Margaret Adamson said...

Hi Judy. No I never tire of seeing shots of wonderful buildings so never worry if we have seen them before. Mostly I really cannot remember everything I have seen!!! These shots and these ruins are magnificent and the information to go with them is great. Have a great weekend.

Paulette said...

Learning about and seeing places that I will probably never visit is wonderful. I enjoy your anglophile Friday posts

Vee said...

Impressive structure to be sure...now did that book have anything tomdo with poison? It rang such a bell, but my memory is not what it used to be. Off to follow a link or two.

McGuffy Ann Morris said...

These are magnificent. Wow. You can feel the history and stories!

TexWisGirl said...

impressive old ruins. :) i've visited mike biles' blog, yes. :)

Tree Hugger - Suzan said...

The Abbey is absolutely beautiful!! Does the Church own it still? Wouldn't it be neat to go in and rebuild the inside, using the exterior walls for the outer shell of your new home???
Lovely Judy!!
One day I'll get over there!!

Nancy Shuman said...

I'm new to your blog (LOVE it), and these photos are absolutely stunning. Thank you for sharing them for the rest of us to enjoy.

Denise said...

Nice post.

Joyce F said...

I always enjoy your Friday posts and today was especially great!

Jacquelineand.... said...

I never tire of your photos and the bits of history you include!

Thank you so much for your kind words on my post yesterday, I appreciate them so much.

Jen Vandervoort said...

Hi Judy, those are gorgeous photos I don't think anyone would be tired of seeing them they're beautiful. What a trip that must have been.

If you find they take a long time to load on your blog you can resize them in PicMonkey or any other photo editing program. That makes them load much faster and it doesn't not distort the image.

Jen

J_on_tour said...

Thanks for the mention, there's no need to apologise about showing repeated material. You have brought it to life with your text and that's what makes it a success as well. ... still haven't been on the other side of the fence yet !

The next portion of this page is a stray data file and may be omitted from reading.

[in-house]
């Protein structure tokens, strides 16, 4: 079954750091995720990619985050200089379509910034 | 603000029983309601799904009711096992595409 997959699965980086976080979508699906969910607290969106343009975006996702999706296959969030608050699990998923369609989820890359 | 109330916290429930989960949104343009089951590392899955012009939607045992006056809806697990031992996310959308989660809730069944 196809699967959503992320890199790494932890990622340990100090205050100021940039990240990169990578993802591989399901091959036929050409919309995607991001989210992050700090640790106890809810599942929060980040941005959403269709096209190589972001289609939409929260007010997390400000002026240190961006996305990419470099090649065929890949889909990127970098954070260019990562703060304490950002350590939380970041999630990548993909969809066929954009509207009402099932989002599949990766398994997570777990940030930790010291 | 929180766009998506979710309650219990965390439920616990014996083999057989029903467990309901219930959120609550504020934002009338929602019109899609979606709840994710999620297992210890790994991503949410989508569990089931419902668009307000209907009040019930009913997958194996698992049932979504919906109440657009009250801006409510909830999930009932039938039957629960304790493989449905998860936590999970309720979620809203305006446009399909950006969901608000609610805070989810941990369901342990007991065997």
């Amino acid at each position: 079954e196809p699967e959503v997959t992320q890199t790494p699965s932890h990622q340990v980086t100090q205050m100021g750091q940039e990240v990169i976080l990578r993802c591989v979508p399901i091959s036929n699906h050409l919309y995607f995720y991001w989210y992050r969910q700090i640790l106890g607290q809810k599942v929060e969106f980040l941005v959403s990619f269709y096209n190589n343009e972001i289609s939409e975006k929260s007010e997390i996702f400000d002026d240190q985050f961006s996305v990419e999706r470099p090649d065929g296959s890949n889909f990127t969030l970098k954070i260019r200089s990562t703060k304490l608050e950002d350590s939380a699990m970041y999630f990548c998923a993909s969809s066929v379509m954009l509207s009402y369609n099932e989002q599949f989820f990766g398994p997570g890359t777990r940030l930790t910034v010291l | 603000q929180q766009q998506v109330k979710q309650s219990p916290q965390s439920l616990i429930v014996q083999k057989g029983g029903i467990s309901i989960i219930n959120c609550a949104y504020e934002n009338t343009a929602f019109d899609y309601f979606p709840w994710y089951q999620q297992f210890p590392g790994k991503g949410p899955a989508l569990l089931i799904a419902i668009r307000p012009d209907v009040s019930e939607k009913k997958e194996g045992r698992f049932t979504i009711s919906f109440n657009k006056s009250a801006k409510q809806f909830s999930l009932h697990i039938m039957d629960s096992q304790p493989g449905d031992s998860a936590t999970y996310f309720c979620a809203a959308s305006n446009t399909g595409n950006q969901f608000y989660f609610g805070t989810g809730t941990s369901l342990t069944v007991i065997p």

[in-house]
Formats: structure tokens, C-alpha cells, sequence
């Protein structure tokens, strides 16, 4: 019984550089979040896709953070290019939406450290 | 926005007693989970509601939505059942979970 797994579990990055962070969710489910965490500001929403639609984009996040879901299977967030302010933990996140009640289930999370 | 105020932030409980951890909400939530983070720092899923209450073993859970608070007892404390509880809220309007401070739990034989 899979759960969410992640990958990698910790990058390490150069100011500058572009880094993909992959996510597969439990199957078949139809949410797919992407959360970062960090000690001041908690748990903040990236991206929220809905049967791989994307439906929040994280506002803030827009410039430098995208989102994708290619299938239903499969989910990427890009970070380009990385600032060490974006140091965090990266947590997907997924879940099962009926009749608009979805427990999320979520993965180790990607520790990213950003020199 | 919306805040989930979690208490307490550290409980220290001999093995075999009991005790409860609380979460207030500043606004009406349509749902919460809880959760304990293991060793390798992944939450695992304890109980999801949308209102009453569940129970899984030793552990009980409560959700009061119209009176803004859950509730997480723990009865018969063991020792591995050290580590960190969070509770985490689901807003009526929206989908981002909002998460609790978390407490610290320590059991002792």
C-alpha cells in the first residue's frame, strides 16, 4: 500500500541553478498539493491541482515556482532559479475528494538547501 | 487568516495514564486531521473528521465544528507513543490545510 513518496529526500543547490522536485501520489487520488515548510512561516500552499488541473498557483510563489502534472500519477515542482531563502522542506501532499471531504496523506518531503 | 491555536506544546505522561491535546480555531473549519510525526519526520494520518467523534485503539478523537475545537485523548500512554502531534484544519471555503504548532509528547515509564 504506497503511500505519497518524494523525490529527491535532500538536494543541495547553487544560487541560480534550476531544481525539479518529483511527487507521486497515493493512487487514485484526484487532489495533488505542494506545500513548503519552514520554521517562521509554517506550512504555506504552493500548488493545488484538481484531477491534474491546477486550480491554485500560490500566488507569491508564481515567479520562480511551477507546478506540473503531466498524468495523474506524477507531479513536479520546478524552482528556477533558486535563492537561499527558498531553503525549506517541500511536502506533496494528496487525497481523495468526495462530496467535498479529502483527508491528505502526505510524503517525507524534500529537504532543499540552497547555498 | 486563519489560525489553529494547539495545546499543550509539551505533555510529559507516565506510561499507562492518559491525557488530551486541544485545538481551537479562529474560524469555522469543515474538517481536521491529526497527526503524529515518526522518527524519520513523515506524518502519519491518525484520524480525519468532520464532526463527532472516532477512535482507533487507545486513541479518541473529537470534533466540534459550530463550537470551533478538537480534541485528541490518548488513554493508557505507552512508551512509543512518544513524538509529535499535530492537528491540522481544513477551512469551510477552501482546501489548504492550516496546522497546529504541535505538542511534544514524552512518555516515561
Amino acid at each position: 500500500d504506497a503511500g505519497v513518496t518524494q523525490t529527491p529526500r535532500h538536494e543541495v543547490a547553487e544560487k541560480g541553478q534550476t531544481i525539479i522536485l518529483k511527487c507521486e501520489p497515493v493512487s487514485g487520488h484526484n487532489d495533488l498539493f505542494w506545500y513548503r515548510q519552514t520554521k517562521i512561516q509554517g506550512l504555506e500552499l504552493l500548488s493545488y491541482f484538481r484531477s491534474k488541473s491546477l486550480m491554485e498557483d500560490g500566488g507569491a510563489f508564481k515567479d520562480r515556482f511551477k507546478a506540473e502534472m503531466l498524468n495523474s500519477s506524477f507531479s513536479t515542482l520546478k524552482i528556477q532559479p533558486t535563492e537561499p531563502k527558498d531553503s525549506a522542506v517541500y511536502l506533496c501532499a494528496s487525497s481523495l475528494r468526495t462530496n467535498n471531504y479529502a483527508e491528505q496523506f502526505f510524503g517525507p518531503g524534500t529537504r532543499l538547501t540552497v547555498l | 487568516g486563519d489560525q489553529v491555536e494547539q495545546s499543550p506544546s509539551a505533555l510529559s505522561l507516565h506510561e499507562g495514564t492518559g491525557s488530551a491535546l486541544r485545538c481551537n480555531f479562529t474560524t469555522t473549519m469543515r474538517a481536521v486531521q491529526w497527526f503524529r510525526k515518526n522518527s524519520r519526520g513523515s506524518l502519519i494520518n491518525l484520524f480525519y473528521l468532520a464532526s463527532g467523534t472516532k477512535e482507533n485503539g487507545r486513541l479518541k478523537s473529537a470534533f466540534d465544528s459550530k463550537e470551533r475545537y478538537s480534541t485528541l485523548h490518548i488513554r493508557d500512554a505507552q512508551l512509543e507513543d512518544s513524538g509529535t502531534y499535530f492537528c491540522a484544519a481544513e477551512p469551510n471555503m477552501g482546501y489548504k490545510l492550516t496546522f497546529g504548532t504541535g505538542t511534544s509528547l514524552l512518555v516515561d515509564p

Valerie said...

What wonderful photos and writing. Such a beautiful place. Thank you for sharing! =) Blessings and Sunshine, Valerie

Terri D. said...

What an interesting place. Your photos make me want to touch the walls and explore the ruins. Thank you for sharing your knowledge and your wonderful photos.

Stephanie Faris said...

Wow. It's blogs like this that make me want to take a trip back to England. I missed this during my one trip over there!

NanaDiana said...

Wow,Judy. Those are AMAZING photos. Those Abbey ruins are just amazing, aren't they? Can't you just imagine that when it was a thriving establishment? Sad to see the ruins, really.

Hope you have a great night! xo Diana

bj said...

OOO, how beautiful these are. Imagine them in their prime....
xo

EG CameraGirl said...

The abbey is a wonderful treasure and I'm very glad you have posted about it again!

Magali@TheLittleWhiteHouse said...

That was a fascinating post. I loved the pictures and I'm adding the abbey to the places I'd like to visit when the cottage is renovated.

Pamela Gordon said...

Wonderful post! I love this old history and ruins. Beautiful photos! I'm going to have a peek at the two blogs you mentioned as I enjoy British history. Enjoy the weekend.

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Debby@Just Breathe said...

So beautiful. Hopefully I can visit someday. Thank you for Mike Biles' link, looking forward to following him.

Deborah Montgomery said...

Beautiful pictures -- you are right, it is absolutely amazing to think of the labor and creativity to design and build this, all by hand.

Butterfly 8)(8 Bungalow said...

Amazing. I always think of Narnia when I see English ruins. xoxo

Eva Ason said...

I love these 'walks' through history in your posts. This abbey is magnificent! A lovely place it seems. Great pictures

Donna said...

These are marvelous! The beautiful clouds in the photos really help to showcase the structure. I am always astounded to think about how they built such magnificent buildings under such primitive circumstances.

Sorry that I haven't been able to comment lately. Too much going on with taking care of my husband and our home.

Ruth Kelly said...

I am amazed at how many of these old ruins and abbeys that are found in England. We only saw two of them and one was in Yorkshire and the other Bolton Abbey.

Ida said...

What amazing ruins. Simple stunning.

Heide at ApronHistory said...

Love the pictures! I know I have seen then in previous posts, but love seeing them again!